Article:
Australia Zoo may have collapsed without 'lifesaver' funding, Irwin says

Terry Irwin, the owner of Australia Zoo, says the federal government's $95 million support package for zoos is a "lifesaver" for the struggling industry.

Australia Zoo may have collapsed without 'lifesaver' funding, Irwin says

Terry Irwin, the owner of Australia Zoo, says the federal government's $95 million support package for zoos is a "lifesaver" for the struggling industry.

Irwin told 9News Australia Zoo that with visitor numbers at zero and animals still needing to be fed, the world-famous facility was struggling amid coronavirus restrictions.

"We were looking at really being out at the end of May so having this funding sent in potentially mid-May it's just like the Federal Government has ridden in with the cavalry to save the day," she said.

"We're all struggling to feed our animals and to make ends meet so that's why this funding is so particularly important."

Australia Zoo is not an anomaly - all zoos, aquariums and wildlife parks facing the same crisis across the nation.

"While just our food bill is tens-of-thousands of dollars a week, everyone has different needs and some of the smaller zoological gardens were coming into strife a lot sooner than we were," Irwin said.

Tourism Minister Simon Birmingham said it was crucial that zoos and aquariums survived the crisis to help the tourism industry recover once restrictions were lifted.

Coronavirus: Economy overhaul

"[These zoos] also happen to house tens of thousands of animals and fish species who can cost tens-of-thousands of dollars each to feed and care for each and every year," he said.

"It's just not acceptable for us in a country like Australia to leave zoos or aquariums without food, without veterinary support, without the sort of care that Australia would expect them to receive.

"This payment will be there to support food, and basic veterinary."

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Zoo employees and managers have also been reliant on the $1500-a-fortnight JobKeeper wage subsidy.

Richard Dilly, the general manager of Sydney's SEA LIFE aquarium said JobKeeper had enabled him to keep his workforce employed.

"If you look at our food bill alone for animals we spend in the region of about half a million dollars," he said.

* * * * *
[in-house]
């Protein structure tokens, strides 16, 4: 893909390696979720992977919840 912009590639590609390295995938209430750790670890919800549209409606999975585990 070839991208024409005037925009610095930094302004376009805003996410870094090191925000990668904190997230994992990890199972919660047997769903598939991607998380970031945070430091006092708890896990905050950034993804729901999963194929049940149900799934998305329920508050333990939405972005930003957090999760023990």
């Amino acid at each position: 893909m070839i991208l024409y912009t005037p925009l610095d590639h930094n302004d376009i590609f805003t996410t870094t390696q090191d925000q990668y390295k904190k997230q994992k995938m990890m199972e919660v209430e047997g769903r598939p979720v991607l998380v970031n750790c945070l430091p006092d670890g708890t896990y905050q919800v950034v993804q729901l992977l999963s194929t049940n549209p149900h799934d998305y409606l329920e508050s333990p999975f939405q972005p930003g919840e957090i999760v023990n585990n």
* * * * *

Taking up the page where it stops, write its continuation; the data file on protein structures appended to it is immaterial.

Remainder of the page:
"Because of the job keeper allowance and we've been able to retain our permanent workforce.

"We've also had some casual employees who've been able to benefit from this program too."

Wildlife zoo threatened by bushfires faces floods

Funding boost for wildlife parks welcomed in the NT

By Ainsley Koch

A popular Northern Territory wildlife park has welcomed a $94.6 million dollar funding package from the Federal Government to help keep Australian zoos and aquariums open during the coronavirus pandemic.

Crocodylus Park closed earlier this year and was forced to stand down a number of staff due to COVID-19 and it is still unclear when the park will reopen.

Manager Emily Moyes said if her business is eligible for the funding, it will go a long way with general upkeep of the park.

"The cost of caring is huge so having that assistance as a small family business would make such a huge difference for us."

"As you can imagine we have a lot of mouths to feed, if you add up all of our crocodiles plus other animals you're looking at over 1,000 animals easy," Ms Moyes said.

Ms Moyes said an adult crocodile eats equivalent to one full chicken per week and a female eats approximately half a chicken, while other mammals get fed multiple times a day.

"You're looking at meat, you're looking at fresh vegetables, you're looking at grains, you're looking at fruits, supplements, everything," she said.

The funding will also allow for threatened species research to continue.

Source : 9 News More   

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Coronavirus vaccine trial set for Perth

A Perth company says it will soon begin one of the first human clinical trials of a potential vaccine for the deadly coronavirus.

Coronavirus vaccine trial set for Perth

An Australian clinical research company is set to trial a potential coronavirus vaccine and says it will be seeking volunteers in the next two months.

Perth-based Linear Clinical Research will trial a "ground-breaking" potential vaccine being developed to help the body produce antibodies to fight the coronavirus.

China-based biotechnology company Clover Biopharmaceuticals has developed the potential vaccine, COVID-19 S-Trimer, a statement on Tuesday said.


Linear chief executive Jayden Rogers said the vaccine candidate showed great potential, and securing the trial was a major coup for Australia.

"This is one of the most prominent trials globally and involves some of the most renowned vaccines companies," Mr Rogers said in the statement.

He said Clover was one of the first companies to start developing a vaccine when it began work in January.

COVID-19 S-Trimer is one of the first potential vaccines to make it to human trials, he said.

Linear will be seeking healthy adults, including the elderly, to volunteer for the first phase of the trial within the next two months .

If successful, the next phase of the trial would involve thousands of people around the world, before it's hoped a vaccine could be made widely available.

Two promising vaccine candidates are being tested in Geelong.

"We are fortunate to be one of the few countries in the world to still be offering functional clinical trial facilities because we do not have large volumes of COVID-19 cases as compared to other parts of the world," Mr Rogers said.

Australia continues to have a low rate of new coronavirus cases, with 6720 people diagnosed to date and 83 deaths.

More than 2.97 million people have been reported to be infected by the coronavirus globally and more than 205,000 have died.

Source : 9 News More   

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